Competency-Based Assessment: All Learning Counts

Because competency-based assessment supports greater flexibility, it can be a powerful complement to your personalized learning initiative. In a competency framework, students can demonstrate skills in multiple ways, and can therefore progress at their own pace according to their unique dispositions.

Franklin Northeast Supervisory Union is an inspiring example of a leadership team approaching the change process through competencies. The district had just developed a new set of competencies and verification guides to evaluate student work when they adopted LiFT. Teachers are now using LiFT to create interactive rubrics and calibrate their assessment practices. (By the way, the leadership team asked students to evaluate LiFT and provide input before a final decision was made about which platform to adopt. Bringing student voice in early increases buy-in and can make your roll-out much easier.)

To demonstrate competency, students should be able to submit evidence from activities both inside and outside of school. By allowing many kinds of evidence to be measured, all learning counts and students are validated for who they are and what they do beyond school walls.

Personalized Professional Learning: Why Let Students Have All the Fun?

A common thread among educators committed to personalized learning is the desire for effective, ongoing professional learning. Systemic change requires everyone to take on new roles, learn new technologies, and measure efficacy along the way.

Administrators are understandably cautious about putting new demands on teachers. But sustained professional learning actually energizes teachers and guards against initiative fatigue. Districts are seeking a flexible, intuitive system to manage and personalize professional development.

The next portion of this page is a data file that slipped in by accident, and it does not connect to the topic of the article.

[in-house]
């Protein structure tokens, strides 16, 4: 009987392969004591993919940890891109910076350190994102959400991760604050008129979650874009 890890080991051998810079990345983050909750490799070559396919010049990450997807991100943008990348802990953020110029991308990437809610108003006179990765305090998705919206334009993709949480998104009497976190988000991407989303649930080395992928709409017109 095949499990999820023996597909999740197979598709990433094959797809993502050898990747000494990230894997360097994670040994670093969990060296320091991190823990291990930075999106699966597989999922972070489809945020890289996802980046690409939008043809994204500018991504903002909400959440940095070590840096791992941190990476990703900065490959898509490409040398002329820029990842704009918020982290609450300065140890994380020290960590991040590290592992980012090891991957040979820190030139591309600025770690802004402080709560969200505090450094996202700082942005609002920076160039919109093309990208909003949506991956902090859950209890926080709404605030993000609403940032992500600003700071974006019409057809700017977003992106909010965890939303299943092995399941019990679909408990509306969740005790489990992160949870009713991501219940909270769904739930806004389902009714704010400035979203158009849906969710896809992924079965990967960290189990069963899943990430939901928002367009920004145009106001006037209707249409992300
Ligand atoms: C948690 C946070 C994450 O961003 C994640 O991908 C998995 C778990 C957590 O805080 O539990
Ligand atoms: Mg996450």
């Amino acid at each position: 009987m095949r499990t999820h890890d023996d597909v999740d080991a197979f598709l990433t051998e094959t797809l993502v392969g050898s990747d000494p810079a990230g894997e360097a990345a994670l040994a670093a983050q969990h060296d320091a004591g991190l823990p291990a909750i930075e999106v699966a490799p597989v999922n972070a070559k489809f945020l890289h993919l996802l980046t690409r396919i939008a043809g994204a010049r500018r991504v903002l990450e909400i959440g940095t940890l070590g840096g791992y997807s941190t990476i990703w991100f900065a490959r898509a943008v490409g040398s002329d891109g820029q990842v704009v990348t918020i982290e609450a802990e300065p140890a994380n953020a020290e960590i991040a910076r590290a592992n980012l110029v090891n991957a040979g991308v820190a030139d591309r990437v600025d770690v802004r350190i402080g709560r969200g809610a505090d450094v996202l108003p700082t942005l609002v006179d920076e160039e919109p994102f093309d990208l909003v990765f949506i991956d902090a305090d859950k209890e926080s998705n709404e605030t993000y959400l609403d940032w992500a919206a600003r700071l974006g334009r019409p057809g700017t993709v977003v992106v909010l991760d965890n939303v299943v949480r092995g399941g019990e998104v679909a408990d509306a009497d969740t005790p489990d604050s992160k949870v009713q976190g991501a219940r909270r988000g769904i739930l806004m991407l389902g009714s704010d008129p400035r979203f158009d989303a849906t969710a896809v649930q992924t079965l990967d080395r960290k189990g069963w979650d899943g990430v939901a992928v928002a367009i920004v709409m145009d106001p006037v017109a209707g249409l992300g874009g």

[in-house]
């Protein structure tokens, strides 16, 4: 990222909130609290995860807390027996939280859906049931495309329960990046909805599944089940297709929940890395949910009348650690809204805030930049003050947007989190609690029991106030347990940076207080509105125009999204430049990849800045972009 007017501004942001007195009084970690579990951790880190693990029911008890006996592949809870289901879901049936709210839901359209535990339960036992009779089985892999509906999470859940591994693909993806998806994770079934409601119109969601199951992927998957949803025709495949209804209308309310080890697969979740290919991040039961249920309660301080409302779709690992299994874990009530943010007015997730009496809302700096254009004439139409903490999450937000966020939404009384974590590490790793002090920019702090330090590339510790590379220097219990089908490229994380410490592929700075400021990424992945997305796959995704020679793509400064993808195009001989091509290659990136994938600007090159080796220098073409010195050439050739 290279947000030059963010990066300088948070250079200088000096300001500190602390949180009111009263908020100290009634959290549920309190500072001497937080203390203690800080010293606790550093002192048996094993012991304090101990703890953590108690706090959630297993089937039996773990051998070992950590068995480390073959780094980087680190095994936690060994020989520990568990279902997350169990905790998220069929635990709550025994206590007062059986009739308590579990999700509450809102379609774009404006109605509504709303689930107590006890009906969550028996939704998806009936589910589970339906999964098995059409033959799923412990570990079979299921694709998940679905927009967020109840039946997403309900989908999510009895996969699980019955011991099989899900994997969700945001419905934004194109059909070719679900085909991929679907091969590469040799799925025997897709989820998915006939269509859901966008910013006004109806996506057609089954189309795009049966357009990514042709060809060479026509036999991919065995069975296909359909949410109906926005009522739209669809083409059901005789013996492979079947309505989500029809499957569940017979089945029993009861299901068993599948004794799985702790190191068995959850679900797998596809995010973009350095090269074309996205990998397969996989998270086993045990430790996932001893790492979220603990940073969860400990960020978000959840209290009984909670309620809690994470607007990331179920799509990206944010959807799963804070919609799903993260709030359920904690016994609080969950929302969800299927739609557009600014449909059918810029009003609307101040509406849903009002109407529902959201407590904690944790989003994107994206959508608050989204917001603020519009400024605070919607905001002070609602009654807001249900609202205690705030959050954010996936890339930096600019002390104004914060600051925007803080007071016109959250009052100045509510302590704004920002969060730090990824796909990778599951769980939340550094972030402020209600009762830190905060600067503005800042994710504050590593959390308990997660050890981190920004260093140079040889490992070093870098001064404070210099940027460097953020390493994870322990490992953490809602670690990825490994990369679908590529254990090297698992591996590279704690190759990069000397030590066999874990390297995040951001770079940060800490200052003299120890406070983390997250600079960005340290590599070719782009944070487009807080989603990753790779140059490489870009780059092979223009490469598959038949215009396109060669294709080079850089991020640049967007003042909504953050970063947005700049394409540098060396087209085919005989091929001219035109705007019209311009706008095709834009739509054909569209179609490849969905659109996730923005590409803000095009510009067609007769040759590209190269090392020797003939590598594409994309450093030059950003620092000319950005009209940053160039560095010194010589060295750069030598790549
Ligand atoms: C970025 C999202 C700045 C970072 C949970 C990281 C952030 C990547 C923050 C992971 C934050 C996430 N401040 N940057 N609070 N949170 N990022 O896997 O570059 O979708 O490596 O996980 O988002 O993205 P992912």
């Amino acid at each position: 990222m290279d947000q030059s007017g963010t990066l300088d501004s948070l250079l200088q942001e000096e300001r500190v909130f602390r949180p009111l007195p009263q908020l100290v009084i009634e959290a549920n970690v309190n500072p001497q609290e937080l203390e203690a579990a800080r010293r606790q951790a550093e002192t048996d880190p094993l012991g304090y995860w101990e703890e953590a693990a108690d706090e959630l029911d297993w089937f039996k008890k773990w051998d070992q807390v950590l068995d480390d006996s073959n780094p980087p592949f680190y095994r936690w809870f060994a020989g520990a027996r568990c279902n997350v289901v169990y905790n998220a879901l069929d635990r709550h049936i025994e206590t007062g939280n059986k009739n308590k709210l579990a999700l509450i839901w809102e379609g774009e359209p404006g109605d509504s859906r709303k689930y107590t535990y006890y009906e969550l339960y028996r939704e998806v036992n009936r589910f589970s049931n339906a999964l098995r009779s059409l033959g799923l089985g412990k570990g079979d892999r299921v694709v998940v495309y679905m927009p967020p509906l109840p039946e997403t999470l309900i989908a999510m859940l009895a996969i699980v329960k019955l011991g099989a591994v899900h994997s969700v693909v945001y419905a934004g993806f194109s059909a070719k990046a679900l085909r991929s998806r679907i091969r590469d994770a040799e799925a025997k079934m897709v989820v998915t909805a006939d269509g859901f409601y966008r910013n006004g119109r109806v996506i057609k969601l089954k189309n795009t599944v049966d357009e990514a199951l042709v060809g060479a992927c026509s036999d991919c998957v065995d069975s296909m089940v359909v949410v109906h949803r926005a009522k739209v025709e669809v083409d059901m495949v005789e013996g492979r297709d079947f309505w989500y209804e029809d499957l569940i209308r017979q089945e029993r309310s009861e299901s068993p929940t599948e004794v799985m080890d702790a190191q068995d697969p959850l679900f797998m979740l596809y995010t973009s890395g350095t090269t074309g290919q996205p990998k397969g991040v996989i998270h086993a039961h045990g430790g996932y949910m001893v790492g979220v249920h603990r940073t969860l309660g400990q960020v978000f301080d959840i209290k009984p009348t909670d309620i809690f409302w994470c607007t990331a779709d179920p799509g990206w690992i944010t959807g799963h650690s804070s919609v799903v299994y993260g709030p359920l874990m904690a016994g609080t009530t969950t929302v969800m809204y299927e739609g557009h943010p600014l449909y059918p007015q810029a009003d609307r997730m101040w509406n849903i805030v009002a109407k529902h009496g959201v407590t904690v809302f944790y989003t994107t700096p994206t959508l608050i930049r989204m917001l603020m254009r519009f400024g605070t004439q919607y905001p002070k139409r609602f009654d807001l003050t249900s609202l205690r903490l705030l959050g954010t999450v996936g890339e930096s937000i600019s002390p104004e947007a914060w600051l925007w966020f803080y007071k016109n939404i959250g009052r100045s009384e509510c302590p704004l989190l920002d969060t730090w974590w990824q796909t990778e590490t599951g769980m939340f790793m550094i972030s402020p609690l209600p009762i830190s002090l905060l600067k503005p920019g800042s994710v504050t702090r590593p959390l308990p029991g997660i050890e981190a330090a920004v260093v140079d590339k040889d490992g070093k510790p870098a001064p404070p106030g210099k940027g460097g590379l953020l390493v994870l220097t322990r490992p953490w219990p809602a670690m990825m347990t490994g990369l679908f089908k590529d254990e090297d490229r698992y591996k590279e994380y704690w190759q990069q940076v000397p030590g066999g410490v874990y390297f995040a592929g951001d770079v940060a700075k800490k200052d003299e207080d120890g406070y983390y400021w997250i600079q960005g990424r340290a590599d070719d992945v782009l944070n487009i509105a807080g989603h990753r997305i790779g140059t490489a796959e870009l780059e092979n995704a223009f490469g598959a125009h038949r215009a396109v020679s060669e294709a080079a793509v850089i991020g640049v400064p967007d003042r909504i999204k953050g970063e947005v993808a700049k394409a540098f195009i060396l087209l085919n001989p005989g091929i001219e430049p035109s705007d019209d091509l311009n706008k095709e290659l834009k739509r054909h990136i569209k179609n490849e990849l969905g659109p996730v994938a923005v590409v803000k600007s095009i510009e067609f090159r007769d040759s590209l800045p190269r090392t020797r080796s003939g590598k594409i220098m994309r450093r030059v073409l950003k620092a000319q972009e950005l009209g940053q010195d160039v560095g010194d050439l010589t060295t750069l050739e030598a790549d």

Just as your students can use PLPs to sustain engagement, set goals, and collect evidence, so can your teachers. Why let students have all the fun? Many leaders we work with are excited that teachers and students can use the same tool. Erik Remmers, principal of Enosburg Falls High School, appreciates the built-in efficiency of LiFT as a “solution that supports and delivers our professional learning around personalized and competency-based curriculum design.”

Worth the Effort

By definition, there is no one right answer to personalized learning. There are certainly no magic bullets or quick fixes. Despite the challenges, I meet countless educators forging ahead for the sake of students. Though the methods may be different, they all have something in common: they don’t settle for a narrow definition of student success.  Each student is seen as a whole person with something quite unique and important to offer the world. So by all means, carry on! It’s worth the effort.


David Lipkin | Chief Executive Officer

David Lipkin, SchoolHack’s co-founder and CEO, is an effective facilitator with experience coordinating diverse treatment teams to deliver highly personalized mental health services. As a clinician and educator with over 15 years serving youth and families in many settings, David specializes in engaging with and treating populations traditionally considered difficult to reach. At SchoolHack, David enjoys envisioning a healthy educational future, and doing what it takes to make it happen. He is the proud father of three wonderful children.

This post originally appeared on the Next Gen Learning Blog

© 2016 SchoolHack Solutions